“Perot Museum Alamosaurus and Tyrannosaurus” by Rodney – Flickr: Perot Museum. Licensed under CC BY 2.0 via Wikimedia Commons
New Dinosaur Species Discovered
The Springfield Science Museum made two very exciting discoveries recently, and they both involve bones that have been on display in the museum’s dinosaur hall for quite some time. One may be from an entirely new species of the tyrannosaur family.
One of the bones has been a part of the museum’s collection since 1934. It was known as a “large sauropod humerous”. It was found in New Mexico and is from Alamosaurus sanjuanensis, the largest dinosaur that ever lived in North America. It was identified by paleontologist Sebastian Daiman. The pubis bone from a Tyrannosaurus rex got a wrong notation on it and was marked that it had come from Hell Creek Montana. It has now been found to come from the same formation in New Mexico where the newly identified Alamosaurus bone was found and represents a new species of Tyrannosaurus. This information is being compiled into a paper for an academic peer review and David Stier, Director of the museum, wants to be sure that there are enough different characteristics to confirm a new species. He says this discovery is proof that there are so many more things that we’ve yet to find.
Clive Coy, senior technician in the dinosaur lab holds a humerus bone from an Edmontosaurus that has been collected from a massive bone bed south of Edmonton, taken at the University on December 15, 2014 in Edmonton.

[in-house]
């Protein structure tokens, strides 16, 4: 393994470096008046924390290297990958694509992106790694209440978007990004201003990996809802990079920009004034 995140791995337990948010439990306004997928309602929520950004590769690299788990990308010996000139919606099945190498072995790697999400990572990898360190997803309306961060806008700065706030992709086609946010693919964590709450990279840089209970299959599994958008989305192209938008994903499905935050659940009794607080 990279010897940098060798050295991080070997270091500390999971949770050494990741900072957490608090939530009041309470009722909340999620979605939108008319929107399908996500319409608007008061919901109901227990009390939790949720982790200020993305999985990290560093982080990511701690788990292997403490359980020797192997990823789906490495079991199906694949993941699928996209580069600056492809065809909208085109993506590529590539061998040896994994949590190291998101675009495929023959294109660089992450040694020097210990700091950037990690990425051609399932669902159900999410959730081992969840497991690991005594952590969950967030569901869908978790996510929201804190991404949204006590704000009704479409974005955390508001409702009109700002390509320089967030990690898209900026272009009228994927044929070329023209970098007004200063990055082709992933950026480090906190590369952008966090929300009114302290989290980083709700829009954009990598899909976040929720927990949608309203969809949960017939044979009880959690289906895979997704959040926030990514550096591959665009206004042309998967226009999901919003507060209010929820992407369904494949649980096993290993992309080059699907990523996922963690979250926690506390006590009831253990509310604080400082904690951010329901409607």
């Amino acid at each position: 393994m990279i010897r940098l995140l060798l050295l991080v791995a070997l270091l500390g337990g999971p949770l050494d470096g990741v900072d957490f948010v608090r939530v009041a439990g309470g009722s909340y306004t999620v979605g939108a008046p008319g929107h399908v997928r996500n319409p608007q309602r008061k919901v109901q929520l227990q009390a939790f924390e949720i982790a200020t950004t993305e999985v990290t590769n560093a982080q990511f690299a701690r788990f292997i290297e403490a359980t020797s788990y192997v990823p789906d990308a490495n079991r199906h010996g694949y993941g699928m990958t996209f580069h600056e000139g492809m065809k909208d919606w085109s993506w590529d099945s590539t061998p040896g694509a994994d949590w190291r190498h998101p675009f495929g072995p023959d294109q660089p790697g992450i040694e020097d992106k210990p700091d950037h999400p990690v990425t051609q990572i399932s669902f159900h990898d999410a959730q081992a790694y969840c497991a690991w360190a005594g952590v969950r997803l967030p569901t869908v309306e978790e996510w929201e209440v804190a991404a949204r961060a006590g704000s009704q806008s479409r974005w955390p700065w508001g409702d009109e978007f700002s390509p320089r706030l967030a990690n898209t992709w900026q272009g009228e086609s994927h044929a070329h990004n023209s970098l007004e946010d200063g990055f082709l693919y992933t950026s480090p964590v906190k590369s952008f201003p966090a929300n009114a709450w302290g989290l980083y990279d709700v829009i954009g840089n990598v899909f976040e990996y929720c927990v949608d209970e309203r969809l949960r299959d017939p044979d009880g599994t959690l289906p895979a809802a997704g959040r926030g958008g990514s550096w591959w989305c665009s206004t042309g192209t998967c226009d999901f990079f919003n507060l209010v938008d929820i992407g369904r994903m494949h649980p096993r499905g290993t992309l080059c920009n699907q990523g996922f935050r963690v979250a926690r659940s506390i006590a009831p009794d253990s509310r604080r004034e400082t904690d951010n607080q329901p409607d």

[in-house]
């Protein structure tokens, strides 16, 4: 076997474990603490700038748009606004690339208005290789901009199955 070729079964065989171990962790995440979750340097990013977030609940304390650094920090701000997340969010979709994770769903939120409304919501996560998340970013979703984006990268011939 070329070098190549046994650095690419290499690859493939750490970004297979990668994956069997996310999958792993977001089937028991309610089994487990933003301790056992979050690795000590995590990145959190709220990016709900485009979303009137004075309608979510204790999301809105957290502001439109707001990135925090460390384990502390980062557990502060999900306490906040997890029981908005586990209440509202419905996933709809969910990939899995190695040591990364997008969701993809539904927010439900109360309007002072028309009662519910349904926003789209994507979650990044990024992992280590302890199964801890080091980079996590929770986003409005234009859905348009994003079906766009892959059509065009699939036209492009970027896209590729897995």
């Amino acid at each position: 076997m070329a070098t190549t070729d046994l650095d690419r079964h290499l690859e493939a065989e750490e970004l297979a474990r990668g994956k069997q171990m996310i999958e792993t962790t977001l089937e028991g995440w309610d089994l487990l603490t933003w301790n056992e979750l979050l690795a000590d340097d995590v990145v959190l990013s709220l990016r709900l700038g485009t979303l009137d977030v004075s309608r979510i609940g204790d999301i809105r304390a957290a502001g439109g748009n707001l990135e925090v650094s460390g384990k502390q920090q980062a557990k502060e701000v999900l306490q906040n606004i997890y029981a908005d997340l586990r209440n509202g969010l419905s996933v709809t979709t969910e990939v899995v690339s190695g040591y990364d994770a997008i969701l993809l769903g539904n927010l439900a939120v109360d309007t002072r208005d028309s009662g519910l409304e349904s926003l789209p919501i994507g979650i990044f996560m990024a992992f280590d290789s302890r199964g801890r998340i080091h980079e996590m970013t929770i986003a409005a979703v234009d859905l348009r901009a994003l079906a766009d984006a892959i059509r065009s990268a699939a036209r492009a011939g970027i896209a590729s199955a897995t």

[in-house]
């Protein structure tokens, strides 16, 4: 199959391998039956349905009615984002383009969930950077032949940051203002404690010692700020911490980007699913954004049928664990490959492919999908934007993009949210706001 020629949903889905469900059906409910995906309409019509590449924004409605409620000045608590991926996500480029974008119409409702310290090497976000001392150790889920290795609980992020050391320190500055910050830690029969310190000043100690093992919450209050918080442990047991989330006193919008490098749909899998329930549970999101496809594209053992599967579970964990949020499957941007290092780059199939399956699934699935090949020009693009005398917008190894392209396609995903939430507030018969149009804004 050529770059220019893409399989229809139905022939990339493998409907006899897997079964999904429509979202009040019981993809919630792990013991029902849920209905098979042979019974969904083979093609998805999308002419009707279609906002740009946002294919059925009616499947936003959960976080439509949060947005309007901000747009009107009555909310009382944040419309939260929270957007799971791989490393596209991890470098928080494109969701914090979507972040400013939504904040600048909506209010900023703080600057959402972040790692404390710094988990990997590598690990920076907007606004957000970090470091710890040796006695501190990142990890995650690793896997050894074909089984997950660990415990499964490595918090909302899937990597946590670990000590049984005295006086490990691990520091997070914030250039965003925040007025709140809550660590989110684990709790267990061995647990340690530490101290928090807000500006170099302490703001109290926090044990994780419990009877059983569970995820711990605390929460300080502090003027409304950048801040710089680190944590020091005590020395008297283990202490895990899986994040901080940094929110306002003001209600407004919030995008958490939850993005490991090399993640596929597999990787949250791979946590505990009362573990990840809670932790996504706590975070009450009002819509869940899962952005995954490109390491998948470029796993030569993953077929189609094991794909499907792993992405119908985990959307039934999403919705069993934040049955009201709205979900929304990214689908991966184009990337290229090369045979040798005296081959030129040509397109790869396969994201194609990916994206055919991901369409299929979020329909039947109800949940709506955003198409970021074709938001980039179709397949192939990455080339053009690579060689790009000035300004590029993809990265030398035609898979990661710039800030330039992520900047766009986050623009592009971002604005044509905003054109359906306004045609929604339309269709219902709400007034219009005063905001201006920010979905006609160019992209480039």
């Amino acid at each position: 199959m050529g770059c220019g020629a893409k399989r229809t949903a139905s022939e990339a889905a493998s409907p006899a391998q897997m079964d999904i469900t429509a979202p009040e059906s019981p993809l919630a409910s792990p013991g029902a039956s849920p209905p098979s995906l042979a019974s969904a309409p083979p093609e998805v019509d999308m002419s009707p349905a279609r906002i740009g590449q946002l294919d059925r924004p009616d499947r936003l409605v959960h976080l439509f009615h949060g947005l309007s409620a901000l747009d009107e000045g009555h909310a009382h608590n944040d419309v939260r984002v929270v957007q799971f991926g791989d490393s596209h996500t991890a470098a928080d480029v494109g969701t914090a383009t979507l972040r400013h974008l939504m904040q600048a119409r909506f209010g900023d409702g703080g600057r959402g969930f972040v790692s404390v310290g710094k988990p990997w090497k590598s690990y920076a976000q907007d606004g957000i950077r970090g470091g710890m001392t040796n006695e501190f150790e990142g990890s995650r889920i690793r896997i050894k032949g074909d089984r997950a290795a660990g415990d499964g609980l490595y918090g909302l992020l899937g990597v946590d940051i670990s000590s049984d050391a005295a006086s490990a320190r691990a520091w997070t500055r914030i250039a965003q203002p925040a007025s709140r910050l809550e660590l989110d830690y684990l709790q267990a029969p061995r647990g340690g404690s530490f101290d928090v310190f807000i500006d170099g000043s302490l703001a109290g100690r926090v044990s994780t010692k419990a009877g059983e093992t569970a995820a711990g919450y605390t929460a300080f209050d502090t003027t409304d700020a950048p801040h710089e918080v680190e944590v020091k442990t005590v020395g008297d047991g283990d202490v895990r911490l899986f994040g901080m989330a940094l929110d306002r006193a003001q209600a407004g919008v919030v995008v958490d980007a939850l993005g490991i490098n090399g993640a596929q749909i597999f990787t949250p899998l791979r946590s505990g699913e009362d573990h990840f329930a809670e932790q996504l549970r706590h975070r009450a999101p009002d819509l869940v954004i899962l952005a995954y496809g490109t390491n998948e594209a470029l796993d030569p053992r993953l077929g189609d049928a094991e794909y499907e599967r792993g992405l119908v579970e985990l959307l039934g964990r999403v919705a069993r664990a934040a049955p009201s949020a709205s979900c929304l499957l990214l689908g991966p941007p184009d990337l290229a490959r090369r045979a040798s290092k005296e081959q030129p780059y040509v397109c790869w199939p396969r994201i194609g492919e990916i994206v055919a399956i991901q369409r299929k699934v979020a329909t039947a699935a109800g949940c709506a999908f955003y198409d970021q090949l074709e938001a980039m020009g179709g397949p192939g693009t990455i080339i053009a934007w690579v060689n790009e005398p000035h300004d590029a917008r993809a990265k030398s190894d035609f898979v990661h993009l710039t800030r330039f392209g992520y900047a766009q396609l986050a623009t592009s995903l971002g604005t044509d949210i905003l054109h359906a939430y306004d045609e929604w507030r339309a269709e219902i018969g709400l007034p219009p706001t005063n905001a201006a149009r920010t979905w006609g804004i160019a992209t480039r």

Photograph by: Greg Southam, Edmonton Journal
Cretaceous Period Jigsaw Puzzle Scientists from around the world are amazed over a staggering deposit of dinosaur bones in Edmonton. Discovered in the 1980s and excavated by researchers over the last eight summers, it includes the fossilized remains of different types of dinosaurs that were likely traveling together when they died. The bones represent a mixed population of dozens of animals, young and old. It looks like they were moving as a herd when something killed and buried them. The Canadian Journal of Earth Sciences says the find is so monumental that it will provide secrets about the dinosaurs for generations to come. So far the site has yielded remains from giant duck-billed Edmontonosaurs, large meat-eating Albertosaurs, two small predators related to Velociraptors, an ostrich-like ornithomimid and a horned dinosaur related triceratops.
The precise location of the site is being kept secret to prevent vandalism. It covers miles of land and an extinct riverbed. Bones have been excavated there since 2006 by a team led by Philip Currie, the University of Alberta’s Canada Research Chair in Dinosaur Paleontology. The discovery of fossilized remains of a triceratops is one of the biggest surprises, along with teeth that apparently fell out as predators were ripping the skin of smaller dinosaurs. All of the animals are from the same era, but it is still unknown whether they died at the same time. Reference: Marty Klinkenberg, Edmonton Journal-Dec. 17. 2014
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